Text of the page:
HORMONAL IMBALANCE – REEKING HAVOC ON THE BODIES HEALTH!
Causes for hormonal imbalances include poor gut health, inflammation, high amounts of stress, genetic susceptibility, and toxicity
Hormones — such as estrogen, testosterone, adrenaline and insulin — are extremely important chemical messengers that affect many aspects of your overall health. Hormones are secreted by various glands and organs including your thyroid, adrenals, pituitary, ovaries, testicles and pancreas. The entire endocrine system works together to control the level of hormones circulating throughout your body, and if one or more is even slightly imbalanced it can cause widespread, major health problems.
Natural treatments include eating an anti-inflammatory diet, consuming enough omega-3’s, getting good sleep, customized exercise plan and controlling stress
Signs & Symptoms of Hormonal Imbalances
Some of the most common signs and symptoms of hormone imbalances include:
- Irregular periods and infertility
- Weight gain or weight management (unexplained)
- Depression and anxiety
- Low libido
- Changes in appetite
- Digestive issues
- Hair loss or thinning
- Foggy brain
- Mood changes and increased irritability
Taking a functional medicine approach to balance hormones would include identifying and addressing the underlying issues. Balancing with foods and nutraceuticals to help bring the body into balance. If you give the body the right environment it can heal itself.
A functional medicine assessment can provide many answers on how to prioritize a customized plan that will address all your underlying issues
- First looking at the neuroendocrine system and if cells are communicating with other cells
- Next is gut function, the gut microbiome must be healthy and promotes cell to cell and organ to organ communication and removing foods that may be causing issues
- Third is adrenal health, as all hormones are driven through the adrenals, if you have weak adrenals then you are going to have imbalances in hormone function
- Vitamin D levels are important – Vitamin D is more of a hormone then a Vitamin
- Leptin assessment – Leptin is a master hormone
- Stress assessment – Stress effects overall health and adrenal function
- Toxic load – Presence of toxic metals and chemicals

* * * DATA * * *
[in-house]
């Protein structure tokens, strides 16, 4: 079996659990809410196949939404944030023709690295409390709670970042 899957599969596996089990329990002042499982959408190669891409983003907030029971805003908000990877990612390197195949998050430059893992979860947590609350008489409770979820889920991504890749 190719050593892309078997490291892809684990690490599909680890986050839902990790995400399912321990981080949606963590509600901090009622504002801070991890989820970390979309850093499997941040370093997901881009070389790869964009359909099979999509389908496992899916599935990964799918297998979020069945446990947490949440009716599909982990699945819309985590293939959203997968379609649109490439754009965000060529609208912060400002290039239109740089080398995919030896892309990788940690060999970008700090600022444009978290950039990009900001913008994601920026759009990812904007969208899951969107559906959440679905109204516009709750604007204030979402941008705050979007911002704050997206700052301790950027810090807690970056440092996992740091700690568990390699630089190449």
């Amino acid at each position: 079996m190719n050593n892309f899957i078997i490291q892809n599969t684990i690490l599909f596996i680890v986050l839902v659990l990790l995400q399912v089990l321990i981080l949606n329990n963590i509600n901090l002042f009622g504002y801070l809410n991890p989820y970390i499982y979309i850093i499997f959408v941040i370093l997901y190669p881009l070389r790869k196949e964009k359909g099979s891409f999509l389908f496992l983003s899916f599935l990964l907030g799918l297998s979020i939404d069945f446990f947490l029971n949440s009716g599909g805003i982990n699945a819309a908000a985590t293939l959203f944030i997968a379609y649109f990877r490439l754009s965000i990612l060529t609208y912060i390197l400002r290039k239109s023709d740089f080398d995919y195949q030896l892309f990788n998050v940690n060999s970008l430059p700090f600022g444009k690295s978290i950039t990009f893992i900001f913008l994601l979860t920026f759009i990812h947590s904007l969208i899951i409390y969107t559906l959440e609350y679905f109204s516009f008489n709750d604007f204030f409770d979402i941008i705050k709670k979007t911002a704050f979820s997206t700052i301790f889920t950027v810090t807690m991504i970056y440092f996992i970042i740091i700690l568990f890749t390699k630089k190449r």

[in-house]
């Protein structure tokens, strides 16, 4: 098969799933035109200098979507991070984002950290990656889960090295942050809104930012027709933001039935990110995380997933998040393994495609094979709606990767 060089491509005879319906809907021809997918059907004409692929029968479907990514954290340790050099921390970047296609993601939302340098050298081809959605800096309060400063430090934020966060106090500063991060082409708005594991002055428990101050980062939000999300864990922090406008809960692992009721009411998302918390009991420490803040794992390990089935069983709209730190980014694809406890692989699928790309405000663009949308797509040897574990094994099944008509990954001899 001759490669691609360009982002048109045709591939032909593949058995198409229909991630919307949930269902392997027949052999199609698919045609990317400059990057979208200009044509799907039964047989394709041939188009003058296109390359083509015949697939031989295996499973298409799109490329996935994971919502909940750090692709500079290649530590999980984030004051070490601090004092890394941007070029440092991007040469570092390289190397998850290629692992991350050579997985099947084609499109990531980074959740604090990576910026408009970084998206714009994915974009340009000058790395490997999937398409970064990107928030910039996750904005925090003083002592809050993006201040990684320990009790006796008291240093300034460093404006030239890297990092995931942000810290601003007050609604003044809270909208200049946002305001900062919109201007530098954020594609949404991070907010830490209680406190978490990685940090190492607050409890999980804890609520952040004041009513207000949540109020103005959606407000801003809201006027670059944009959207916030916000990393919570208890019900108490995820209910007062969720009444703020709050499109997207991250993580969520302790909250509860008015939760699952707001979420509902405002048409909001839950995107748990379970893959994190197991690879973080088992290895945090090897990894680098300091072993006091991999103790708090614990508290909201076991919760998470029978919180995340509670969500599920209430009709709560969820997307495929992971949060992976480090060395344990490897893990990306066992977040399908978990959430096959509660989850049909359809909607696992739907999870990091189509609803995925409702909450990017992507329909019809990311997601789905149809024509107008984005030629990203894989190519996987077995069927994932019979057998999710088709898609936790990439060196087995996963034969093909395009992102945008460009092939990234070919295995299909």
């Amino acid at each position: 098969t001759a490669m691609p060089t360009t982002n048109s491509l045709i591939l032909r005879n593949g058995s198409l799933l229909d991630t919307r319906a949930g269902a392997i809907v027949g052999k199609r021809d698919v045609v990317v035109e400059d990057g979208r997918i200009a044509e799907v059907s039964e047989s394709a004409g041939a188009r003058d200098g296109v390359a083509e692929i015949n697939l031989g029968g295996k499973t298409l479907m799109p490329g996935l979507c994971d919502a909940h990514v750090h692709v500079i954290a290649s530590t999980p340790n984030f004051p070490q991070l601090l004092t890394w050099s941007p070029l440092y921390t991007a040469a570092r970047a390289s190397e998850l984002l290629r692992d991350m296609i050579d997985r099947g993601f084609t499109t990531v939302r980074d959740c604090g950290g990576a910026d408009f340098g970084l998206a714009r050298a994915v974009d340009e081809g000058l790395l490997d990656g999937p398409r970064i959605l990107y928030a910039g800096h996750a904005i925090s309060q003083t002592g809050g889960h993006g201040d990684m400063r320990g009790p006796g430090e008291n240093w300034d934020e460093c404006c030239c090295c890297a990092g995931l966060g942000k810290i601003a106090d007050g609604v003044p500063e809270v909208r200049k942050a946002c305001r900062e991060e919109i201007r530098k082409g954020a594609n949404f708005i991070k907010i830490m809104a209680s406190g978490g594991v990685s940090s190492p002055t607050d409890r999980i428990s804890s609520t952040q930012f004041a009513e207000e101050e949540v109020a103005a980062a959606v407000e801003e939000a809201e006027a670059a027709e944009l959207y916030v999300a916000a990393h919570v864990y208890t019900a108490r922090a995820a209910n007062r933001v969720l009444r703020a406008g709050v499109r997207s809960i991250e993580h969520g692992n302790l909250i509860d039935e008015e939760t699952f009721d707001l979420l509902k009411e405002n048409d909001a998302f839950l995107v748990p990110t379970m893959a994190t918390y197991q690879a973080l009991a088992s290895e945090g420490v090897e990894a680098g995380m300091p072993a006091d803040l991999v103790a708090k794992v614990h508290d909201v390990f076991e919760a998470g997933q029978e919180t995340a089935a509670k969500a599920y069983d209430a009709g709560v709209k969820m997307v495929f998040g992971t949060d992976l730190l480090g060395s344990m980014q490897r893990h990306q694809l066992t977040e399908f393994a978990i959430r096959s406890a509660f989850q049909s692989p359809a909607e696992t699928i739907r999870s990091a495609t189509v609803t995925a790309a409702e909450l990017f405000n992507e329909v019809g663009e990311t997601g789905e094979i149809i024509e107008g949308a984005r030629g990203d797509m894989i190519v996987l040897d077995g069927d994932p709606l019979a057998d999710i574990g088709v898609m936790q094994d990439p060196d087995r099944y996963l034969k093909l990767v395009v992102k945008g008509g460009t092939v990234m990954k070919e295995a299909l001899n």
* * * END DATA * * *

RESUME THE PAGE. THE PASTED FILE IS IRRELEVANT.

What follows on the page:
Balancing Hormones Naturally
- Improve Gut Health & Heal Leaky Gut Syndrome
Leaky gut is a condition that not only affects your digestive tract, but also causes hormone issues. Gut problems have been found to trigger autoimmune reactions, including arthritis and thyroid disorders.
When undigested food particles, like gluten for example, leak through your gut into your bloodstream, it causes low grade chronic inflammation that impacts the entire body — especially glands like the thyroid, which is very susceptible to heightened inflammation. Most people with leaky gut have a deficiency of probiotics in their guts. Probiotics are healthy bacteria that can actually improve your production and regulation of key hormones like insulin, ghrelin and leptin.
Leaky gut can be improved by implementing an elimination diet plan along with probiotic support, bone broth and glutamine powders.
- Eat Healthy Fats (Including Coconut Oil and Avocados)
Eating a variety of foods high in short, medium and long-chain fatty acids is key to keeping your hormones in check. Your body needs various types of fats to create hormones, including saturated fat and cholesterol. Not only are these essential fats fundamental building blocks for hormone production, but they keep inflammation levels low, boost your metabolism and promote weight management. Five sources of anti-inflammatory, healthy fats include: coconut oil, avocados, grass-fed butter, wild-caught salmon and coconut oil.
- Balance Your Intake of Omega-3 to Omega-6 Fats
Omega-3 fatty acids are a large component of brain-cell membranes and are important for cell-to-cell communication in the brain. Research shows that omega-3 fatty acids help protect against hippocampal neuronal loss and reduce pro-inflammatory responses.
However, steer clear from oils high in omega-6 fats (safflower, sunflower, corn, cottonseed, canola, soybean and peanut), and load up on rich sources of natural omega-3’s instead (wild fish, flax seed, chia seeds, walnuts and grass-fed animal products).